Are you too late to the party?
If you’re worried that you’ve waited too long on your machine learning investment, don’t panic. Yes, it’s true that ML adoption is in full swing. For more than a decade, companies have used the power of machine learning to improve supply chain planning efficiencies and develop optimized supply chains. Automatic model switching to improve forecast accuracy is just one of many examples of the early use of ML to continually tune the digital supply chain and optimally leverage physical supply chain network performance.
According to research published by Supply Chain Insights, “CEOs expect supply chain leaders to prepare for digital business and want to know how they intend to develop capabilities and use advanced technologies like artificial intelligence to create a flexible, agile and responsive digital supply chain.”
In short, you aren’t early, but it’s never too late. The ML market has grown rapidly, but there’s more growth and more innovation ahead. You should be part of it. Start with doing some homework and learn what’s worked for other businesses like yours. This step will help you develop an ROI model to sell the initiative internally.
#1. Understand where machine learning can have the most impact
To estimate the return on investment from leveraging machine learning, you’ll need to explore several areas of opportunity:
- Forecasting: Forecast accuracy is a top challenge for many companies and a quick-win application of ML could be the automated adoption of “best-fit” algorithms across your portfolio.
- Supply Chain Optimization: Another high-value opportunity of ML is continually analyzing the state of your digital supply chain and automatically tuning planning parameters to meet customer requirements while maximizing company objectives.
- Multi-Echelon Inventory Optimization (MEIO): Using the latest demand and supply information, machine learning can enable continuous improvement in your company’s ability to meet a desired customer service level with the lowest inventory investment.
- Automation: Automate manual data efforts and processes, leaving more time for analysts to work on value-adding activities. Improving supply chain team efficiency is key in today’s tight labor market.
- Risk mitigation: Detect problems earlier and gain a sustainable competitive advantage by proactively addressing potential disruptions.
- New product/service development: Leverage new data sources to analyze phrases and market sentiment to develop more successful new products and services that provide stronger sales and higher profits.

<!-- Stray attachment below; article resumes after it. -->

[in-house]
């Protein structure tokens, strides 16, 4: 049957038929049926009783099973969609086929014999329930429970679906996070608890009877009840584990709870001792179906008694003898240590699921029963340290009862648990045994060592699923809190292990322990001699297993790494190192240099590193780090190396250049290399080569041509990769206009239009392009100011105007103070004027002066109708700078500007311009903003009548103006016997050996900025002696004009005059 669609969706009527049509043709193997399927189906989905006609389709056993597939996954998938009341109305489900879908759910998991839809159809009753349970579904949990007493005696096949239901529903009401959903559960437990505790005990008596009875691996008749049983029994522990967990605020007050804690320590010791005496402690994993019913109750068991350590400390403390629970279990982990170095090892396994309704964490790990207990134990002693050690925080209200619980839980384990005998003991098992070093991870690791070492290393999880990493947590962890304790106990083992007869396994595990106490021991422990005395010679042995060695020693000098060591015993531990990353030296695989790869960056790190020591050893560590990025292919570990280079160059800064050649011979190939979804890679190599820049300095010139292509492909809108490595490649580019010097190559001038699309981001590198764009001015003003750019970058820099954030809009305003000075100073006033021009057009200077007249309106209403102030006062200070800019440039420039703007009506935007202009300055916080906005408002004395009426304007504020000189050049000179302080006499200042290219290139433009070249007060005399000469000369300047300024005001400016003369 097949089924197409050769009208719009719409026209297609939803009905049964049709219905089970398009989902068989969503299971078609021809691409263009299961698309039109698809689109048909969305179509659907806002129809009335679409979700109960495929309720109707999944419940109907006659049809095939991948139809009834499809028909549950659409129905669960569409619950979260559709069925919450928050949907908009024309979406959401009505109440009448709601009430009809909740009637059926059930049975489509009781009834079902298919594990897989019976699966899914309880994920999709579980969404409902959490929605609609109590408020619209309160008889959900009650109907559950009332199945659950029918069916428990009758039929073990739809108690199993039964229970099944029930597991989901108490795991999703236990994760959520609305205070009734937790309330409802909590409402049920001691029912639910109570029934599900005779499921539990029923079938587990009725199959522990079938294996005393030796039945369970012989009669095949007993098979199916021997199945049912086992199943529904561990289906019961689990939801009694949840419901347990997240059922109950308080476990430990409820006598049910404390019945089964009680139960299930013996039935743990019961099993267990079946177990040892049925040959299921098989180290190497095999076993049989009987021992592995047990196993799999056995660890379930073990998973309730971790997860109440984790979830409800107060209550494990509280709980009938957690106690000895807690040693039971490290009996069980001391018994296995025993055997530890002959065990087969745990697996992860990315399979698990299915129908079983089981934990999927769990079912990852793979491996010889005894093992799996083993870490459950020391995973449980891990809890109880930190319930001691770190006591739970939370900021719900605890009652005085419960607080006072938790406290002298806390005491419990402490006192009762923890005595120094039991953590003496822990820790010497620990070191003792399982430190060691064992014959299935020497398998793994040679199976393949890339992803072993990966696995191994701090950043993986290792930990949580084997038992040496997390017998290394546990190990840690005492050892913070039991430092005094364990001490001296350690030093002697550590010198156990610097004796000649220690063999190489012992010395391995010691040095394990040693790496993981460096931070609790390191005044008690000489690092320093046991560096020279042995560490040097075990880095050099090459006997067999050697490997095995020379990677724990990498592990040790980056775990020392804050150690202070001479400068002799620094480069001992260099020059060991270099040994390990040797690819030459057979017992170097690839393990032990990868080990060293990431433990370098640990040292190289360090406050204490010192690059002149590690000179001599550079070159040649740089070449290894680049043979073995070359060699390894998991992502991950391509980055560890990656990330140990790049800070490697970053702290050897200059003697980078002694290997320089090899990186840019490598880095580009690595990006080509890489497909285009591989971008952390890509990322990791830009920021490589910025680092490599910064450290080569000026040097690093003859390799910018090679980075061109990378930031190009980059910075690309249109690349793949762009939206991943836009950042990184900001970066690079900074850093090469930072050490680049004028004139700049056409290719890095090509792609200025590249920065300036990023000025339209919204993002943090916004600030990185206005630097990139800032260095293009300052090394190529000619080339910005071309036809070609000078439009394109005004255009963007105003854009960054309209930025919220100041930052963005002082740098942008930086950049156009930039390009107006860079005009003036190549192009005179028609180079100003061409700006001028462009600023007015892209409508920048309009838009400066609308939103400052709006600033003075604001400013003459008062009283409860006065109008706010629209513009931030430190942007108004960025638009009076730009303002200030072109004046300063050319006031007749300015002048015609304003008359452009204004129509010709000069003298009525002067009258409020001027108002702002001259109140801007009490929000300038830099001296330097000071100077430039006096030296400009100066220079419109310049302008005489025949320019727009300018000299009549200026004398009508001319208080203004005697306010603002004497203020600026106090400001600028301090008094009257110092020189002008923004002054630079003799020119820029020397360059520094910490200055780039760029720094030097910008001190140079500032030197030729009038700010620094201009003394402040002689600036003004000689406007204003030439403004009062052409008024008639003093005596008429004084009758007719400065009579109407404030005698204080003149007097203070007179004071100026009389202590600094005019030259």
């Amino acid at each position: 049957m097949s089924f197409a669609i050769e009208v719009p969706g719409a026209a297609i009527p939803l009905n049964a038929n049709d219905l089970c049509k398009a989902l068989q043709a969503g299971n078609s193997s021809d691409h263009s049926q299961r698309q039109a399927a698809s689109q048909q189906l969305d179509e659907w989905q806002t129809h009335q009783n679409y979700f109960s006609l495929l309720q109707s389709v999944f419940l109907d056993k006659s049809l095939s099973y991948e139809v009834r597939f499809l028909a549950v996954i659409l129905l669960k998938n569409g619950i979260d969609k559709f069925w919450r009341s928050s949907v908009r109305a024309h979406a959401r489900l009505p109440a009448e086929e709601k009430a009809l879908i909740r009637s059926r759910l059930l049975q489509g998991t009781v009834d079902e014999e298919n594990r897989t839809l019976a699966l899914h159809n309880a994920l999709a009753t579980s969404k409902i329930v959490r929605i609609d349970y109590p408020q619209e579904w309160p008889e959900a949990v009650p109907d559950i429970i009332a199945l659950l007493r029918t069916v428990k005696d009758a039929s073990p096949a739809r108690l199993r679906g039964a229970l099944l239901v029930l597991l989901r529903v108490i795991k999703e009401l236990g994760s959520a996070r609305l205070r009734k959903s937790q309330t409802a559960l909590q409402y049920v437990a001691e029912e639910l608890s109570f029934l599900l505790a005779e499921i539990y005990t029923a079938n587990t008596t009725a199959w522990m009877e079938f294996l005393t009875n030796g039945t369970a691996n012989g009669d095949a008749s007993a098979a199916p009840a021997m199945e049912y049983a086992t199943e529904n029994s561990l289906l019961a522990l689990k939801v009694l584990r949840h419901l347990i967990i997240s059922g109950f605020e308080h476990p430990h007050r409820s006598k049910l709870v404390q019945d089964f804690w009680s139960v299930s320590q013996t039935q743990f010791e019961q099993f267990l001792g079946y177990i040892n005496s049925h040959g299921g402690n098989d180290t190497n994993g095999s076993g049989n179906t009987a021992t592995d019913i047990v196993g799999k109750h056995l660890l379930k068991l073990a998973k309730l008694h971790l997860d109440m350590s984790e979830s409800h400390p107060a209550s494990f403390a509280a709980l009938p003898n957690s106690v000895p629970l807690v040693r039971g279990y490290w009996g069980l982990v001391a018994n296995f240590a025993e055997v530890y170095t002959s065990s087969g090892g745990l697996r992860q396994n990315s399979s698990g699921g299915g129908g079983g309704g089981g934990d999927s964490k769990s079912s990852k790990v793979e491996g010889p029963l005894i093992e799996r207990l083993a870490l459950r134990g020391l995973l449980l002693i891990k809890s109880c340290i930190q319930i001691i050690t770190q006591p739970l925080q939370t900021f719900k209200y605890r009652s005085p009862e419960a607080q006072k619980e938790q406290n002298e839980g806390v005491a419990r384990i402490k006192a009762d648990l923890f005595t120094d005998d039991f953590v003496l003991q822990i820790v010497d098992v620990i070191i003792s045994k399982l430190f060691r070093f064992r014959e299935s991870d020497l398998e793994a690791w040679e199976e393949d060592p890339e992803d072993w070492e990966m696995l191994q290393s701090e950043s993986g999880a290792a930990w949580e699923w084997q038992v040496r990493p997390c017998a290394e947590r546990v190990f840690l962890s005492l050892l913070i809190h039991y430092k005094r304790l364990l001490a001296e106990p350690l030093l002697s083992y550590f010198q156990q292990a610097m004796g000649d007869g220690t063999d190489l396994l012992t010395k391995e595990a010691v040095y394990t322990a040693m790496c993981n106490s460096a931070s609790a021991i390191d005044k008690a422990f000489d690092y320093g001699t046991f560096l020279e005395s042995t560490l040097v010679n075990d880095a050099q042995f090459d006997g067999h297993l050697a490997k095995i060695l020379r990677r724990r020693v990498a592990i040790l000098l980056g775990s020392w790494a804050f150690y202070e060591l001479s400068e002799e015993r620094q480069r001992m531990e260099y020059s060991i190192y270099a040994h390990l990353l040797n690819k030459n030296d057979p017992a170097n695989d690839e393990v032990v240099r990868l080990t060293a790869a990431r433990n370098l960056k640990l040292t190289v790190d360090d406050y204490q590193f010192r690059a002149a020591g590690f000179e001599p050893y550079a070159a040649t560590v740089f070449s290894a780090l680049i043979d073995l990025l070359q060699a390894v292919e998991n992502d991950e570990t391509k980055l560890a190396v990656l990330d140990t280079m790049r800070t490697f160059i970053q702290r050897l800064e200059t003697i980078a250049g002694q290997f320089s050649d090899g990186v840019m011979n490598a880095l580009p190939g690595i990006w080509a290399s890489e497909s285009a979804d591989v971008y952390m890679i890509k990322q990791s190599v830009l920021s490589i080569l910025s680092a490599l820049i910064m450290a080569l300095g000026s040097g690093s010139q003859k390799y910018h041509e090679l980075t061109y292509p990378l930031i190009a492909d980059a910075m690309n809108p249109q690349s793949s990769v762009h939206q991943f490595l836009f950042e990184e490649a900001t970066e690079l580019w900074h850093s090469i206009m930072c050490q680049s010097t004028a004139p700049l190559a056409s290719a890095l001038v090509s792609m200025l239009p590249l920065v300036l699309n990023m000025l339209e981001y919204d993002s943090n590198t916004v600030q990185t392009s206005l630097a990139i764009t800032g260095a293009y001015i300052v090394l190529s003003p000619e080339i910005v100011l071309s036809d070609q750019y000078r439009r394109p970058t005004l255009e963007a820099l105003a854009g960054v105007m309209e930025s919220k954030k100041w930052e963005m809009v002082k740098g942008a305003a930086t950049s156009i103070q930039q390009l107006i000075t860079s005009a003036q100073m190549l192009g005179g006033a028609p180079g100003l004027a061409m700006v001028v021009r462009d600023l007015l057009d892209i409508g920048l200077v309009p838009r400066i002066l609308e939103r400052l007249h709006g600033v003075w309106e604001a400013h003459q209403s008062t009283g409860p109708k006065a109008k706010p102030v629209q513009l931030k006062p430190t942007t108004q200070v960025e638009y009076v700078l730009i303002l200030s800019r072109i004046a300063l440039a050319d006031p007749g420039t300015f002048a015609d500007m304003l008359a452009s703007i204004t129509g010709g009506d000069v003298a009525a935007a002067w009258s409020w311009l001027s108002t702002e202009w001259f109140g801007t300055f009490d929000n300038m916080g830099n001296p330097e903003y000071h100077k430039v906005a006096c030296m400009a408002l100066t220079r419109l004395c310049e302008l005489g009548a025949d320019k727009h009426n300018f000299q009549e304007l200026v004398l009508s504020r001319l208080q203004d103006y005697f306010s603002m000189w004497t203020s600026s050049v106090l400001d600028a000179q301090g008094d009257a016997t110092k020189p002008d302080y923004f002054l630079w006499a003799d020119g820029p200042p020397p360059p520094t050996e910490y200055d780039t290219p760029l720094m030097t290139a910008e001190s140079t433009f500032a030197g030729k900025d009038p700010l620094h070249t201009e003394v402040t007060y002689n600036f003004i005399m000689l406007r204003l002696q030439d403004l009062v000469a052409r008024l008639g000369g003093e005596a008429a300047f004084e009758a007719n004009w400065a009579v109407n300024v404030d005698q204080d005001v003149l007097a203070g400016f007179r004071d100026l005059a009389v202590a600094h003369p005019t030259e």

- Stay competitive: Your competition is likely investing in machine learning.
#2. Build the team; build experience
The right culture, organizational structure and skill sets are essential to realizing the benefits of a machine learning investment. Look for:
- Executive support – this plays an important role in building both the organizational power and vision for ML capabilities. Engage executives with business benefits, not the merits of “yet another IT project”.
- Machine learning subject matter experts with a diverse set of skills including communication and influence to build support for ML across an organization.
- Supply chain and business analysts who understand business needs, can assess the impact of changes, can determine the appropriate response and can communicate recommendations clearly.
- Data scientists who can gather, analyze and interpret complex data used in business decision-making.
- Artificial intelligence specialists to work on systems that gather information and formulate recommendations that automatically act.
#3. Choose the right digital supply chain platform
Does your supply chain platform support your plans to harness machine learning? Here are a few capabilities that your supply chain planning platform needs:
- Process automation to free up resources to focus on strategic activities
- Advanced visualization to support all your analysis requirements
- Support for all levels of analytic maturity from descriptive through to cognitive
- In-memory processing for robust analysis and fast response times
- Cloud-based for fast deployment, security, reliability and scalability
- Configurable user interface for cross-functional analysis requirements
- Data warehousing for consistent, harmonized and managed data across your entire supply chain.
Now, stop waiting and get started. Do a little research, build your ROI case and your team, implement the right platform and course correct as needed. A year from now, you should look back on 2020 as the year you made great progress implementing machine learning to boost performance across your supply chain.